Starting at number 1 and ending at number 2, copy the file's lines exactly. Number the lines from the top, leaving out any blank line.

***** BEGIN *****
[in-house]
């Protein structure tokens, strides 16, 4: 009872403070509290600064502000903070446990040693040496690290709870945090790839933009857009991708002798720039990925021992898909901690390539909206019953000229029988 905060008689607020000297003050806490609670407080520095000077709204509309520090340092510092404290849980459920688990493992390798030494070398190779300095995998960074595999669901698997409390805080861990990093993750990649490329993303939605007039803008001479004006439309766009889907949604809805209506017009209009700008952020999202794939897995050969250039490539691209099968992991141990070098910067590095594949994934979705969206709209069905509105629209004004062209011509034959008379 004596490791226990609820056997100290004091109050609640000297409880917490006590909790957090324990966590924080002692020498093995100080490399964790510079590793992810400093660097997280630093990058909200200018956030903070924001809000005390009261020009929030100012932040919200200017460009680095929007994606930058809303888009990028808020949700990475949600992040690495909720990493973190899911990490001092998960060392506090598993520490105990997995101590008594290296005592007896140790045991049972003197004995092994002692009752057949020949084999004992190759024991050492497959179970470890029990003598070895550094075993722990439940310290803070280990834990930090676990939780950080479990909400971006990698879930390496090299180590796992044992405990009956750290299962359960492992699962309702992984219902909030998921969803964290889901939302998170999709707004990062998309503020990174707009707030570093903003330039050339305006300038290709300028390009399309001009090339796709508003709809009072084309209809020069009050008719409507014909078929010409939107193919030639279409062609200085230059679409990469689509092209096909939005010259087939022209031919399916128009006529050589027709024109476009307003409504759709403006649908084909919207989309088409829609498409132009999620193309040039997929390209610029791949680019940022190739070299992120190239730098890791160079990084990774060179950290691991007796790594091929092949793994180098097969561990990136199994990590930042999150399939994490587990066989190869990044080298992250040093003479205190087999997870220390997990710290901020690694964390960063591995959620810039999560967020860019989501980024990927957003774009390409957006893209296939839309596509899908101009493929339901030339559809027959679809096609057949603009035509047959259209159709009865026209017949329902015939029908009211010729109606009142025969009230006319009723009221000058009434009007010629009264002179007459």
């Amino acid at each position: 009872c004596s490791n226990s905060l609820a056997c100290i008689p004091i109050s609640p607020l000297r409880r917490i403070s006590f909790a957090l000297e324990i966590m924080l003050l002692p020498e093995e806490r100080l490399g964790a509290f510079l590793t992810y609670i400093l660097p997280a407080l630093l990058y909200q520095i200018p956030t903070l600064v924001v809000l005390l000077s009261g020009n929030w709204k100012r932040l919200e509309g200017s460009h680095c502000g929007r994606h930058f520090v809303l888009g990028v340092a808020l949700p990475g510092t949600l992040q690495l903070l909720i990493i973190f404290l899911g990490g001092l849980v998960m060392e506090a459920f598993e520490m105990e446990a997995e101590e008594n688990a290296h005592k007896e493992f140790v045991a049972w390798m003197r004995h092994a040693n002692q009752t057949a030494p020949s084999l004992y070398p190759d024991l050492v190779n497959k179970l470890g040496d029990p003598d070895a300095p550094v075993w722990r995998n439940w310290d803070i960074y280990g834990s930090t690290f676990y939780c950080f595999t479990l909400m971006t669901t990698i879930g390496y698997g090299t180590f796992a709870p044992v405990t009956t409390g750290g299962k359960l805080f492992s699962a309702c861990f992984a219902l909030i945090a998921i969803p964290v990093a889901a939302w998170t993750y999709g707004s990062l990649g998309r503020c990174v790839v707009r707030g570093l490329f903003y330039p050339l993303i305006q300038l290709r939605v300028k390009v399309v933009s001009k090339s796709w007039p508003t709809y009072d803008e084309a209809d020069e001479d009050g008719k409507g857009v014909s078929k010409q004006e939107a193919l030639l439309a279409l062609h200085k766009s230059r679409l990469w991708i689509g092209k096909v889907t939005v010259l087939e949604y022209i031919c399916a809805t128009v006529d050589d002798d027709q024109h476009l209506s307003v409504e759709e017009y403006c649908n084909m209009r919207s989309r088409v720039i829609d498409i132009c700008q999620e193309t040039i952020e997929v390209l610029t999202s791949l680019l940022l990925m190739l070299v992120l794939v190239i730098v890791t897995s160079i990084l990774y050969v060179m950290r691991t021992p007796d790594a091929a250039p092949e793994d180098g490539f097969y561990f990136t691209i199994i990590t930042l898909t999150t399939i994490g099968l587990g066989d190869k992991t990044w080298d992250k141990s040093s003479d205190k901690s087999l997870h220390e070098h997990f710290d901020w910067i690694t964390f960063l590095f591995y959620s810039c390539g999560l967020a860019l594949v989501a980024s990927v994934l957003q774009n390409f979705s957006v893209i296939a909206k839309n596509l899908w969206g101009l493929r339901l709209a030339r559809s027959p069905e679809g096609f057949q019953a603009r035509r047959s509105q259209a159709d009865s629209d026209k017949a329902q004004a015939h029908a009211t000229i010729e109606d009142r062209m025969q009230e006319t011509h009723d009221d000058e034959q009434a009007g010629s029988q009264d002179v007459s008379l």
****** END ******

[in-house]
């Protein structure tokens, strides 16, 4: 009872403070509290600064502000903070446990040693040496690290709870945090790839933009857009991708002798720039990925021992898909901690390539909206019953000229029988 905060008689607020000297003050806490609670407080520095000077709204509309520090340092510092404290849980459920688990493992390798030494070398190779300095995998960074595999669901698997409390805080861990990093993750990649490329993303939605007039803008001479004006439309766009889907949604809805209506017009209009700008952020999202794939897995050969250039490539691209099968992991141990070098910067590095594949994934979705969206709209069905509105629209004004062209011509034959008379 004596490791226990609820056997100290004091109050609640000297409880917490006590909790957090324990966590924080002692020498093995100080490399964790510079590793992810400093660097997280630093990058909200200018956030903070924001809000005390009261020009929030100012932040919200200017460009680095929007994606930058809303888009990028808020949700990475949600992040690495909720990493973190899911990490001092998960060392506090598993520490105990997995101590008594290296005592007896140790045991049972003197004995092994002692009752057949020949084999004992190759024991050492497959179970470890029990003598070895550094075993722990439940310290803070280990834990930090676990939780950080479990909400971006990698879930390496090299180590796992044992405990009956750290299962359960492992699962309702992984219902909030998921969803964290889901939302998170999709707004990062998309503020990174707009707030570093903003330039050339305006300038290709300028390009399309001009090339796709508003709809009072084309209809020069009050008719409507014909078929010409939107193919030639279409062609200085230059679409990469689509092209096909939005010259087939022209031919399916128009006529050589027709024109476009307003409504759709403006649908084909919207989309088409829609498409132009999620193309040039997929390209610029791949680019940022190739070299992120190239730098890791160079990084990774060179950290691991007796790594091929092949793994180098097969561990990136199994990590930042999150399939994490587990066989190869990044080298992250040093003479205190087999997870220390997990710290901020690694964390960063591995959620810039999560967020860019989501980024990927957003774009390409957006893209296939839309596509899908101009493929339901030339559809027959679809096609057949603009035509047959259209159709009865026209017949329902015939029908009211010729109606009142025969009230006319009723009221000058009434009007010629009264002179007459």